Microsoft has seen the class-action status of its 'Vista Capable' lawsuit removed, ensuring the company can't be sued by a group of potentially thousands of consumers. Instead, those involved in the case will have to sue Microsoft individually.
The case is based on claims that Microsoft defrauded customers by promoting PCs and laptops as 'Vista Capable' when they could only run Windows Vista Home Basic. The plaintiffs have contended that Vista Home Basic is not the 'real' Vista, in large part because it lacks the Aero user interface. Microsoft has denied that it duped consumers, and has countered that Home Basic is a legitimate version of Vista.
"We're pleased that the court granted our motion to decertify the class, leaving only the claims of six individuals," said David Bowermaster, a Microsoft spokesperson.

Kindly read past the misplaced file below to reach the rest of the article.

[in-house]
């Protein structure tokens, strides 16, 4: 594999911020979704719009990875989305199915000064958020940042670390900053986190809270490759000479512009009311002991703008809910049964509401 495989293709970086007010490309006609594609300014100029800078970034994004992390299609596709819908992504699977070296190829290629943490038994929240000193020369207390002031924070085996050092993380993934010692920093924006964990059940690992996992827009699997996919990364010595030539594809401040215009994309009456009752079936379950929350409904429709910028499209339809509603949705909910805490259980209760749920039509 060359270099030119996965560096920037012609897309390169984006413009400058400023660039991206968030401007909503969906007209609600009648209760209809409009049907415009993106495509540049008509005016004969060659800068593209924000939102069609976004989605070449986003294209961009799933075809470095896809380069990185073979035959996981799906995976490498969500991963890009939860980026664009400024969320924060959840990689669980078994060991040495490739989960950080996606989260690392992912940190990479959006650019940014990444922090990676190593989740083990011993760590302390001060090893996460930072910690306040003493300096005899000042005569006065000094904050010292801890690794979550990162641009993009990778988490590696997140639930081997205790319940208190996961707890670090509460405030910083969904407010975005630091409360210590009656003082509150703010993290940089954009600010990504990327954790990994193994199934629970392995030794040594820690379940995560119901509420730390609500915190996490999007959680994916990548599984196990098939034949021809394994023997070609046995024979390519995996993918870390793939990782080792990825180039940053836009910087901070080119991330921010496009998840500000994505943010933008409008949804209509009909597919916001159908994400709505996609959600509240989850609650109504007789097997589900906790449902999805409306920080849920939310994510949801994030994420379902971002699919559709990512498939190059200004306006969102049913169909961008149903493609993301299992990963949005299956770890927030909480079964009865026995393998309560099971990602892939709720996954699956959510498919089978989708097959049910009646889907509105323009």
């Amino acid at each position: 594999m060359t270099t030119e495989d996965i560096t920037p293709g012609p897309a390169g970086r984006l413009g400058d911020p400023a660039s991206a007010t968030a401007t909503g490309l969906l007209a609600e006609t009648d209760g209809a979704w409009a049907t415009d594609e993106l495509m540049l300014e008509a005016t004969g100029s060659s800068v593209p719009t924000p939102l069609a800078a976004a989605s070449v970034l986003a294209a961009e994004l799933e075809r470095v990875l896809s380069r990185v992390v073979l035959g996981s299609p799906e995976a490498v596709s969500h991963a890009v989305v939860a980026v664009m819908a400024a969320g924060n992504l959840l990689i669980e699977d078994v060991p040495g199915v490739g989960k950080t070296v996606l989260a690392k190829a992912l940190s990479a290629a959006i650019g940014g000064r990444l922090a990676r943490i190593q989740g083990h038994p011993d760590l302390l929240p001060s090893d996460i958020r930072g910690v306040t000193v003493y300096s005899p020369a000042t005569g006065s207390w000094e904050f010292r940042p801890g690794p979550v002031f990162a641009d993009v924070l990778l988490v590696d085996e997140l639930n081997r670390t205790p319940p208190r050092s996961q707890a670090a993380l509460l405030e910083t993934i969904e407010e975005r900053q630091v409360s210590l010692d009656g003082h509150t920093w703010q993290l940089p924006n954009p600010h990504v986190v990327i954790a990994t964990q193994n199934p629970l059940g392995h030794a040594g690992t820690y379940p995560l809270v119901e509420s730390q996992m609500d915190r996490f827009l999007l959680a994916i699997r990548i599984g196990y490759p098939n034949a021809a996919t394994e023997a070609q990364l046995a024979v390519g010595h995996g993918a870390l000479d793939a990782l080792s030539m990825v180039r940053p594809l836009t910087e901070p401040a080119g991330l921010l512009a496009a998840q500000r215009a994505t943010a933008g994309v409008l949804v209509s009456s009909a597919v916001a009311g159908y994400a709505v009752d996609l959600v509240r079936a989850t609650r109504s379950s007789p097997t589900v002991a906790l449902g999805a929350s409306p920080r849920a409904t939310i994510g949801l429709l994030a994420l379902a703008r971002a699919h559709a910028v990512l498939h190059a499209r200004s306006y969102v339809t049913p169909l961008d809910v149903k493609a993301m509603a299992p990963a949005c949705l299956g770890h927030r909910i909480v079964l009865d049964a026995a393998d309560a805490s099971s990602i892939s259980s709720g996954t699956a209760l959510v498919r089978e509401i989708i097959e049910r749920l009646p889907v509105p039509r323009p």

"We look forward to presenting our case to the jury, should the plaintiffs elect to pursue their individual claims.
However, Microsoft also lost a request for a summary judgement, a ruling based on facts presented ahead of the trial. The company has argued that the plaintiffs have not demonstrated that Vista Home Basic was not the 'real Vista' nor that consumers overpaid for PCs because of the Vista Capable ad campaign.
This means the case will now go to trial should the plaintiffs opt to continue. The company has already seen a stream of embarrassing emails made public through the lawsuit.
In the ruling, US District Court Judge Marsha Pechman said that while class action status is no longer appropriate for the case, it makes "no comment" on the claims people paid higher prices for PCs as a result of the Vista Capable Campaign.
"Defendant is mistaken to equate Plaintiffs' failure to provide class-wide proof of causation with a failure to present an issue for trial," she wrote in a 17-page ruling.